Proof you need to use Teaching-Based Marketing
I own a piece of real estate where the blacktop parking lot sank noticeably once the weather cooled this past fall. Like anyone else, I researched the problem on Google and couldn’t believe what I found. The most relevant page-one search result wouldn’t have survived the red pen of my 5th grade English teacher! Why was this article on the first page of a two-word search phrase (blacktop sinking?) If you have any apprehension whatsoever about teaching customers on your website, this article will provide proof you need to use Teaching-Based Marketing.
Don’t overthink your website articles or blog posts
Have you ever heard of analysis paralysis? Overthinking a situation is one of the biggest enemies of execution, and execution is what gets great things done. I see this happen all the time with businesses when it comes to implementing Teaching-Based Marketing. Instead of teaching their customers through their website, people find a reason to delay.
Back to my example of the sinking parking lot – here’s the first portion of the article I found on page one of Google. Notice the first sentence all in red, “…Why It That Happening and What Can I do?” Whoever wrote this article didn’t proofread that sentence, nor the following entire first paragraph. If you Google “blacktop sinking” or “sinking blacktop,” this article will appear somewhere between 4th-7th, depending on the day. Not first, but the initial search results don’t apply to me and my problem. The first searches are for the do-it-yourself homeowner. In this case, we were talking about an entire parking lot. Not exactly a DIY job.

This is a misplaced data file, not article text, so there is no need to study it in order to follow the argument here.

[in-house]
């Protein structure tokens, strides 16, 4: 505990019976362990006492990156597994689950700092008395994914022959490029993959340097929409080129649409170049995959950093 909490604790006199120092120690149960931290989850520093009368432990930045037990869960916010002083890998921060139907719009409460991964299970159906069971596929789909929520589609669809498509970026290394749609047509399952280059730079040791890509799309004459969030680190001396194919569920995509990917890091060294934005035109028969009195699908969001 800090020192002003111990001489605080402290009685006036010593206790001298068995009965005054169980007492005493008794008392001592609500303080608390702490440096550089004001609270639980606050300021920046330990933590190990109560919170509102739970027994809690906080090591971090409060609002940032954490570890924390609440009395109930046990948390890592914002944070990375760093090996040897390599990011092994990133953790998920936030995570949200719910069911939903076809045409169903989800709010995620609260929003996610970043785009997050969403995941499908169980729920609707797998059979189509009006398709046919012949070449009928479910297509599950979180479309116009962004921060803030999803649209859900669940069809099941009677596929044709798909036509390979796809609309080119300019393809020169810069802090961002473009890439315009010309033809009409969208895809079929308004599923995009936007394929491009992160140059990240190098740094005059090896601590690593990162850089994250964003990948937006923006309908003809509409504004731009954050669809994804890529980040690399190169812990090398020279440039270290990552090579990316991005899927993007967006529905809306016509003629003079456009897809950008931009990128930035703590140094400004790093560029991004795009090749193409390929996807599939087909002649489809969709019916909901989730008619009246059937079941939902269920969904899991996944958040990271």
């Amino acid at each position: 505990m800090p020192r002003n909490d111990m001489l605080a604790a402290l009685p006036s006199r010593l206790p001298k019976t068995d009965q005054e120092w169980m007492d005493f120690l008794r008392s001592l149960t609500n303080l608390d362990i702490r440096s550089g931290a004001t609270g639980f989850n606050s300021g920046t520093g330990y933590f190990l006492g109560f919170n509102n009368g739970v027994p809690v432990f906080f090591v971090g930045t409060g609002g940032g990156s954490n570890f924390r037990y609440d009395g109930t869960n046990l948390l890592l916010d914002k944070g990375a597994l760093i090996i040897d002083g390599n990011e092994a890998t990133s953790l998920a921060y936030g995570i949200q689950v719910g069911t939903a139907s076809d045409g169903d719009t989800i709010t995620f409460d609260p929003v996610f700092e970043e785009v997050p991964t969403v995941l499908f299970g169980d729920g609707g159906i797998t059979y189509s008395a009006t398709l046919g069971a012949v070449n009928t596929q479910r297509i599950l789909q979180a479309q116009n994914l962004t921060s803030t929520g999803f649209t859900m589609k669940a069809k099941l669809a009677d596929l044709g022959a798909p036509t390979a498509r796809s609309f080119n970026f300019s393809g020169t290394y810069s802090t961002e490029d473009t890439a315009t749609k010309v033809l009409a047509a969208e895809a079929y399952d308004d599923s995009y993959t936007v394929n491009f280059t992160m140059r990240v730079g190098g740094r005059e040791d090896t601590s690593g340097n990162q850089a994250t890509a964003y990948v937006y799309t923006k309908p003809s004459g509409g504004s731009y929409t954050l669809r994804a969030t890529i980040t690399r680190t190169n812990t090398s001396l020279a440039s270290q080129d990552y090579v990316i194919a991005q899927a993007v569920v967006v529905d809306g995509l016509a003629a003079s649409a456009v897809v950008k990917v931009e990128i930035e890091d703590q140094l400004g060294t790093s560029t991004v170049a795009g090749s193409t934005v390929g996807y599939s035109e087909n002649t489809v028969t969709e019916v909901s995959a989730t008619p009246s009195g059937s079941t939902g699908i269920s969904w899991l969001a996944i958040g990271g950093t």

Why is this website on the first page of “blacktop sinking?”
The answer is going to sound much too simple, but here it goes – they wrote the article. If you browse to the site and read the rest of their post, you’ll see it’s actually very informative. It’s obvious these guys know what they’re doing. The article goes on to describe the symptoms, potential problems and best ways to fix them. I learned it’s usually not the blacktop itself, but the compacting material underneath.
Google has one job – to give you the most relevant answer to your question. So what can we learn from this? Whoever writes the most relevant articles wins. If you’re not taking the time to answer your customers’ questions on your website, someone else will. This article proves it doesn’t even need to be well-written. It just needs to be written.
Does it cost them anything for me to read their article?
So you’re probably thinking I hired this company to repair my parking lot, right? Nope. Why not? Check out this graphic of their service area –
This property is in Wisconsin, over 800 miles away. “So what’s the point of this article if they didn’t get your business?” you might be asking. Great question! Here’s another answer that’s much too simple – If I found their business via a Google search in Wisconsin, do you suppose their potential customers within their service area are finding them this way too?
Here’s one of the best things about digital media – once it’s done, that’s it. You can copy it an infinite amount of times and it doesn’t lose quality. Before the Internet, it would have taken a phone call, letter, or in-person meeting to learn this same information from this company. Since it’s on their website, though, I can learn from them on my own without taking any of their time. It literally cost them nothing for me to learn from them. It’s costing them that same amount to teach their potential customers too.